Tuesday, 31 August 2010

Let the Runner Bean frenzy continue

Of course I am referring to those runner beans I harvested from the garden plot.

A day after making the spiced runner bean and chickpea salad I made this Spiced runner bean and chickpea stew. This recipe was inspired by Jamie Oliver's dish Sweet Runner Bean stew. His runner bean stew was not suitable for vegetarians or vegans as it contained anchovies, so I thought about replacing the anchovies with minced capers so that it would be reminisce of Puttanesca, but then decided not to. Instead I increased the quantity of chilli and introduced some chickpeas to the dish. Whilst the sauce thickened and bubbled away, I tasted it for seasoning and thought to myself it was rather flavourful. It was rich, spicy and saucy. In fact it actually reminded me a little of Arrabiata sauce.
Spiced Runner bean and chickpea stewServes 4
Ingredients500g runner beans, trimmed
4 tablespoons olive oil
4 cloves of garlic, peeled and sliced
2 red chilies, sliced
2 x 400g tins of tomatoes, crushed or blitzed in a food processor
1 long sprig of fresh rosemary
200g cooked chickpeas, drained and rinsed
sea salt and freshly ground black pepper
Feed the runner beans through a bean cutter. If you don’t have one of these nifty little gadgets, just run your speed peeler aka potato peeler down each side of the bean to get rid of the stringy bits and then cut them with a sharp knife into 1cm pieces at an angle.
Heat a large saucepan, big enough to hold all the ingredients, and the olive oil plus the garlic and fry them gently with the chillies until it goes soft. Pour in the tomatoes, the beans and the rosemary sprig. Season and bring to the boil. Place a lid on the pan and simmer gently for 15 to 25 minutes or until the beans are nicely cooked. When the beans are tender, add in the chickpeas and warm through for five minutes. If the sauce gets a little dry, add a splash of water and give the beans a stir. Remove the rosemary sprig before serving.
Serve with couscous, plain boiled rice, potatoes or even over some pasta.


  1. That looks so tasty! I love chickpeas, reminds me of home, we had those a lot!

  2. I've got one of those little bean things, aren't they cool??? This recipe looks yummy, love the flavors. Also the tomatoes and green beans, can't go wrong with these veggies:-)

  3. That is a cool kitchen gadget! :) Another delicious looking recipe from you once again!!! And thank you SO much for the bee picture! I cant wait to frame that in my childrens bedroom! Its adorable!!

  4. Another knock-out dish, but on this side of the Atlantic, I have never heard of either a bean cutter or a speed peeler - perhaps they are called by other names in the US? Or perhaps I am just clueless as to these nifty gadgets. I tend to go with the theory that you don't need a lot of specialty kitchen gadgets appropriate for a single purpose (I've heard them called uni-taskers, as opposed to multi-taskers). But sometimes when you have the right tool for a specific purpose, it can make all the difference. Thank you, Mango, my friend, for sharing your world with me!

  5. Thank you Chilean Woman.
    I love eating chickpeas too!

    Thank you Patty.

    Than you Morgan.
    Its actually a very cheap gadget, I think it cost me a £1 :

    You are so welcome re the bee picture! Thank you so much for asking.

    Than you so much Eggy aka intuitive eggplant.

    Thank you so much for your interesting comment, which i read with delight. Its a relatively cheap gadget. I don't use gadgets much myself, simply because I don't have much space, but this was small and affordable about £1, so I had to have it, esp as its designed primarily for runenr beans.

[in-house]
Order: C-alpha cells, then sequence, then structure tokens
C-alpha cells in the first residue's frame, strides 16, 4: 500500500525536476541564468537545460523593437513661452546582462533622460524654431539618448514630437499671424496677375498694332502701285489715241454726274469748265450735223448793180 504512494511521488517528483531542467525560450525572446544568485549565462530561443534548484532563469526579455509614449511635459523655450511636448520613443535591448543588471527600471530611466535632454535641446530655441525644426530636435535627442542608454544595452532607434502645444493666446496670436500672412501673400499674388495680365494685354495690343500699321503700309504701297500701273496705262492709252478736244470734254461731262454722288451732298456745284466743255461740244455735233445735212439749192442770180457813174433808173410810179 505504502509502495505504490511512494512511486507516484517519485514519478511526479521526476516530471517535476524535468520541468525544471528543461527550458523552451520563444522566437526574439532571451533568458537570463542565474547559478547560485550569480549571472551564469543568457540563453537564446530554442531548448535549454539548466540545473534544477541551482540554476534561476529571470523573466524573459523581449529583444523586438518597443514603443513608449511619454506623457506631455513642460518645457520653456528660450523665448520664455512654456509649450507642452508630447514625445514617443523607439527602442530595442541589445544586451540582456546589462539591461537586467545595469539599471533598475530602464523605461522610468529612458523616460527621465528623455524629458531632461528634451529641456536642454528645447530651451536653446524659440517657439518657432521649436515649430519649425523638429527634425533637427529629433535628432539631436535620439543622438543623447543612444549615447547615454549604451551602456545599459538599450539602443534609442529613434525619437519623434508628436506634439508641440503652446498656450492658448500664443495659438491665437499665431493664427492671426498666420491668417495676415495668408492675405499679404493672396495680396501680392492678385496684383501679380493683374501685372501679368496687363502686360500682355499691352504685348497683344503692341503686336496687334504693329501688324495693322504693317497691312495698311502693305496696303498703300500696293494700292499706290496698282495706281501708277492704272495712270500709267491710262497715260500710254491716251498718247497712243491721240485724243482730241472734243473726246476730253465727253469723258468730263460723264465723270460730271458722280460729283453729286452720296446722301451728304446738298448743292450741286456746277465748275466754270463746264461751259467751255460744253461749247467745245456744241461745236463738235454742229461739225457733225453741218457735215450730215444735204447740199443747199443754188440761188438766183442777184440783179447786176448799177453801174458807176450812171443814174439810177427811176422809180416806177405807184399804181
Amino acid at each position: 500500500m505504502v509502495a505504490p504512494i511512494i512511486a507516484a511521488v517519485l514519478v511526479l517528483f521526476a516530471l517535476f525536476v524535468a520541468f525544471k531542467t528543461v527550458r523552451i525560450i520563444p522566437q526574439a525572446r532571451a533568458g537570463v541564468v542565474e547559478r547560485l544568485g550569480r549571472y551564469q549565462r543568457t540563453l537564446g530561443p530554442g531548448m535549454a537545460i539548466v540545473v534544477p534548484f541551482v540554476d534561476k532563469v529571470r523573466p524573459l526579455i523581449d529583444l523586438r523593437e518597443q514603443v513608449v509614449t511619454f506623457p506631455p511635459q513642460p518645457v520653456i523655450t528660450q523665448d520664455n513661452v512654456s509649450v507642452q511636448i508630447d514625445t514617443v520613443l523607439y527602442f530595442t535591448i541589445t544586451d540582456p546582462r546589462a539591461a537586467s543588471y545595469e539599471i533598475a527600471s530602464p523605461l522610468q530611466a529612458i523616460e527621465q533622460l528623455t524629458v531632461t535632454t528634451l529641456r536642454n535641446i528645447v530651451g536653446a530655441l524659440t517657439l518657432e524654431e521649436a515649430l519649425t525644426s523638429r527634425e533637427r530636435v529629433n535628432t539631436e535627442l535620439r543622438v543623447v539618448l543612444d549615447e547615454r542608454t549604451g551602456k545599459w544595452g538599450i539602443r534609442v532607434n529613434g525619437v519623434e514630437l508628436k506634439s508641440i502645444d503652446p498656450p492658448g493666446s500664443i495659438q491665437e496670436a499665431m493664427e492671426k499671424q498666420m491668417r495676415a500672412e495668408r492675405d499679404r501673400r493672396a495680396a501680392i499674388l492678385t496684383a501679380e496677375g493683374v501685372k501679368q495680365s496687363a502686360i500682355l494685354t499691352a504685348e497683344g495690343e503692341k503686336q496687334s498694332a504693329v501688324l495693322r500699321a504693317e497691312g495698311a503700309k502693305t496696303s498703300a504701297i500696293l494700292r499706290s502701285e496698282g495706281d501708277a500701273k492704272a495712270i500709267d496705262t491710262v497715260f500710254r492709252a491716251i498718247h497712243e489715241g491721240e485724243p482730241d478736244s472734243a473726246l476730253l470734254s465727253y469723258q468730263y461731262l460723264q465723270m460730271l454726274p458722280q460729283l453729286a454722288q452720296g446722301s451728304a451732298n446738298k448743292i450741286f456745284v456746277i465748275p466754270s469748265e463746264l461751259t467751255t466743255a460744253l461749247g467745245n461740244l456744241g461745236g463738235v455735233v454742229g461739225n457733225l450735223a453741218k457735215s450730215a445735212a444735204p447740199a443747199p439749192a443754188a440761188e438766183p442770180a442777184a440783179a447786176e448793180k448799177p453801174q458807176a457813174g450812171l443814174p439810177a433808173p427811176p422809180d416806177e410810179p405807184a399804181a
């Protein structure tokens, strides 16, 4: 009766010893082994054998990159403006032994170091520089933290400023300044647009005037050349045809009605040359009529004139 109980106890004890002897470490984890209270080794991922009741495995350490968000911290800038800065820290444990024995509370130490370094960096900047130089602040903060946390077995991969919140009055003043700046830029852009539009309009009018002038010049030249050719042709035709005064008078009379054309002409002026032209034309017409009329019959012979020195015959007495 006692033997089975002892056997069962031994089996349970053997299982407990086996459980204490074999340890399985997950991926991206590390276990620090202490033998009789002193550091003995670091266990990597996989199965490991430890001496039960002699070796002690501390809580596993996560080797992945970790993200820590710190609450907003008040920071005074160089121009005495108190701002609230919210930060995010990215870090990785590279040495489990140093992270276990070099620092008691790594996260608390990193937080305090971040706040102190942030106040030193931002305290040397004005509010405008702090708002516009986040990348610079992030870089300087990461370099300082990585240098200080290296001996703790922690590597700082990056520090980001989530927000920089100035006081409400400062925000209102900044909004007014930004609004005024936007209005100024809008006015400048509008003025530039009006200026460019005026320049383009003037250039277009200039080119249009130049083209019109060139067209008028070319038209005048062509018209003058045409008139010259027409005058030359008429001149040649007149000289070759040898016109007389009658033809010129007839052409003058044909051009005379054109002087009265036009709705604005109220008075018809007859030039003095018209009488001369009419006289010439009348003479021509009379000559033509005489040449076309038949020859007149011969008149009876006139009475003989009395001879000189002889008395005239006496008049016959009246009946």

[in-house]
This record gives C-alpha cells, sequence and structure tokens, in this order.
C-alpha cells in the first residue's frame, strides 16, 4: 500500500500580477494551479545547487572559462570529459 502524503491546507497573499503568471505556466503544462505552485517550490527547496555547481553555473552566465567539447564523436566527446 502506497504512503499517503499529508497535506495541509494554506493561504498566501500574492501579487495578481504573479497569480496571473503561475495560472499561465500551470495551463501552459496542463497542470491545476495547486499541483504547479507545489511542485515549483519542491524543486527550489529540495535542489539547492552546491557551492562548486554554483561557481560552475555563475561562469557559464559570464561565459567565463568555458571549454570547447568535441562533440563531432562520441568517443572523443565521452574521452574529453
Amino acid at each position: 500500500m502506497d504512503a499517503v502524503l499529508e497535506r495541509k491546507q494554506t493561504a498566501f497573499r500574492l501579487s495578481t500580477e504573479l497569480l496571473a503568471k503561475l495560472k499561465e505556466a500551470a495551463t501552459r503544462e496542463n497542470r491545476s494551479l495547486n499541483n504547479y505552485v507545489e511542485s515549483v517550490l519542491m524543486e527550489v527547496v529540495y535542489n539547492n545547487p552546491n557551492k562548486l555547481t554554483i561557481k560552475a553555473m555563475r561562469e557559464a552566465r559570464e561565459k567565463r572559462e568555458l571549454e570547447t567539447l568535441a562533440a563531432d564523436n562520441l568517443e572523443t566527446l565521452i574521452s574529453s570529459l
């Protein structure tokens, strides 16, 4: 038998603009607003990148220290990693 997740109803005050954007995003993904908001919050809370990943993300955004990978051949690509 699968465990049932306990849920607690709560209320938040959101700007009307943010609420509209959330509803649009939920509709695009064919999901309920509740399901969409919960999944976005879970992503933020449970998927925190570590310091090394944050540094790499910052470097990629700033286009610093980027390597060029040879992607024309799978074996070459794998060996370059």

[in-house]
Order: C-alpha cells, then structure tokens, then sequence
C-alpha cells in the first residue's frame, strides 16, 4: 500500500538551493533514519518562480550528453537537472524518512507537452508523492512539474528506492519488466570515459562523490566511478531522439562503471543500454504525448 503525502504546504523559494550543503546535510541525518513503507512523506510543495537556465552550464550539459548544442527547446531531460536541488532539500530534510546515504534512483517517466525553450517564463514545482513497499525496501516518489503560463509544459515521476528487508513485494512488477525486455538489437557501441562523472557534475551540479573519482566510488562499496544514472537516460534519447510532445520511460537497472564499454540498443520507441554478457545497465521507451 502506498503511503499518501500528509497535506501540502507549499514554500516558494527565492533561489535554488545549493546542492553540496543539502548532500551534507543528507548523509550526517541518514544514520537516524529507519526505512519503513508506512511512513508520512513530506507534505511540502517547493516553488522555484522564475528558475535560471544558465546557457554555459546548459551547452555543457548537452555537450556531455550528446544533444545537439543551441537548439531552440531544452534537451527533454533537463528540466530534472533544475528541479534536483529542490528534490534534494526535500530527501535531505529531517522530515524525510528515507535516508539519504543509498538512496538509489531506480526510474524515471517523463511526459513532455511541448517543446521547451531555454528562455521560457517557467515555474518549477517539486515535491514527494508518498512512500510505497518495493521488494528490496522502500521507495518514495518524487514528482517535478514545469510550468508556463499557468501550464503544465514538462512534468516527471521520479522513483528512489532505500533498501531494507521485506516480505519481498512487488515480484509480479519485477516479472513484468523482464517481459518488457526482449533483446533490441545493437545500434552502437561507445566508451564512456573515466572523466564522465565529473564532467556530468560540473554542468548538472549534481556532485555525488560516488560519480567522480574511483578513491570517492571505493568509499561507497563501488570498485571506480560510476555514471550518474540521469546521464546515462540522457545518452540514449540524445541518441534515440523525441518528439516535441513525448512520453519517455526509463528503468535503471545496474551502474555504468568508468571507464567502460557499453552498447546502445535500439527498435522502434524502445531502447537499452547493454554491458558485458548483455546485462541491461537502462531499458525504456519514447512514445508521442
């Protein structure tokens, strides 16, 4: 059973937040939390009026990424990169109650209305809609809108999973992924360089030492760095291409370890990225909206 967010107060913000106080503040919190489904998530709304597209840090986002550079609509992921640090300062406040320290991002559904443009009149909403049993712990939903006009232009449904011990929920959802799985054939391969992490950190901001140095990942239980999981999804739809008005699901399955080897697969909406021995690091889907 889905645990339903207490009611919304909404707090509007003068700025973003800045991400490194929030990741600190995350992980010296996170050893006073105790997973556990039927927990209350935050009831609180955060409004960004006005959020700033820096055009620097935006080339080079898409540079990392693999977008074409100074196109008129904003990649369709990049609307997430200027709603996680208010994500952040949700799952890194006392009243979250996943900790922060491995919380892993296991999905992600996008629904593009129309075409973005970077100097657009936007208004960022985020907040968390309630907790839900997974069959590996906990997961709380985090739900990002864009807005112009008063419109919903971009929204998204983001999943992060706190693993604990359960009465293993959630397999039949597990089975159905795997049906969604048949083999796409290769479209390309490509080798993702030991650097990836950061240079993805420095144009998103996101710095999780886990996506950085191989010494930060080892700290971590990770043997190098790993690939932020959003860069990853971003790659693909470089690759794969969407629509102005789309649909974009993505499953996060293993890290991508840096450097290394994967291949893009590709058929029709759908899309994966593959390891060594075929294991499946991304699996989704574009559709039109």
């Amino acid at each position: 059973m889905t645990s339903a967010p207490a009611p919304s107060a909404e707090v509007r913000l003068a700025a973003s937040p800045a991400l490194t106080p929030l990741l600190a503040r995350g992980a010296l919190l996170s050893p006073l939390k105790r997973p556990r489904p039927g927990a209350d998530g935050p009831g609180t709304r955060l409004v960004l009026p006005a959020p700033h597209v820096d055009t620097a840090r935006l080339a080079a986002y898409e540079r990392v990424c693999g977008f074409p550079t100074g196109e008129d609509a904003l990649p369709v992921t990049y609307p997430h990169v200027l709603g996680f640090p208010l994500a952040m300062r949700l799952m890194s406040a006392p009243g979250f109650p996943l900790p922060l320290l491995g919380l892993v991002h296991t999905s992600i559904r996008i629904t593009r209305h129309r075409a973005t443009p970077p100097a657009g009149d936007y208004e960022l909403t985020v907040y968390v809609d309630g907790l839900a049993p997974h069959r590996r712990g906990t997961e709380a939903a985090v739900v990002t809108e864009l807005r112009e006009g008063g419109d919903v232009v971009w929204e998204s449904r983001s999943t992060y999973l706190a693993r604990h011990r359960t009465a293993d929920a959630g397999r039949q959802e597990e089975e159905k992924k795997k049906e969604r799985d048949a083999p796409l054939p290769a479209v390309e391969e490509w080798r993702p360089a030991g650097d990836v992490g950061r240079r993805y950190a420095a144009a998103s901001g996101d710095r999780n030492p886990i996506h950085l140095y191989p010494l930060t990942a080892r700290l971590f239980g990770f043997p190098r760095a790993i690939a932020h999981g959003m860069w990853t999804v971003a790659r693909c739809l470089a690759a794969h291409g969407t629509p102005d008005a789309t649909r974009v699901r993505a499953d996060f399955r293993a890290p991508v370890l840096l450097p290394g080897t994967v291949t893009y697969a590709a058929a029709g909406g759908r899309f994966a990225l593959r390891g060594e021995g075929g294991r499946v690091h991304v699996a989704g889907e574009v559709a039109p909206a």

6. That looks very good. By the way, I really like your blog header with the colorful Swiss Chard.

  7. I'm sorry(((...I can't get excited about the runner beans....I love that the hummingbirds adore their nectar, and the flowers are beautiful in the garden, and if I had no other beans, and I did use the bean frencher tool you shared (yes it is a wonderful tool!)then I'm with you. They can be very flavorful.

    However..if I had never grown them before and I wanted to find out what the heck to do with them...you have given two great recipes..and I trust your experience....so I know they would be delicious.

    Taking the beans to the next level, drying them and reconstituting them...and using them in stews is another option we have enjoyed.

    Loved the poppy seed orange cake recipe and how you and D ever manage to make all these foods look so beautiful I will never know!!

  8. Gardening Bren,
    That's fair enough, I have to admit its not the most exciting or flavourful of vegetables to eat, but as I am growing them and have been for the past 4, I have to find ways of eating them. I do love the flowers too and how they attract the bees. I am envious that you ge hummingbirds!

    I like the ide of drying the beans, but as I haven't got that many growing, we'll probably just eat them fresh this year.

  9. This looks and sounds delicious. I had something similar last night for dinner... chickpeas and tomatoes with spinach (though runner beans would also be nice). Instead of rosemary, mine was indian spiced with cumin, fennel, hing, basil and oregano (sounds like an odd combo but I swear its delicious).

    I've never seen a bean cutter before - neat!

  10. Thank you Monica.
    I would like to try out that combination, but another fellow blogger has sent me a link to another indian inspired runner bean recipe, so this one will have to wait.

    You should be able to find one of these bean cutters at a traditional Ironmongers or old fashion cookshop, very cheap. I think my cost me £1. If you can't locate one, let me know and I'll see if the place where I got it from has some left.


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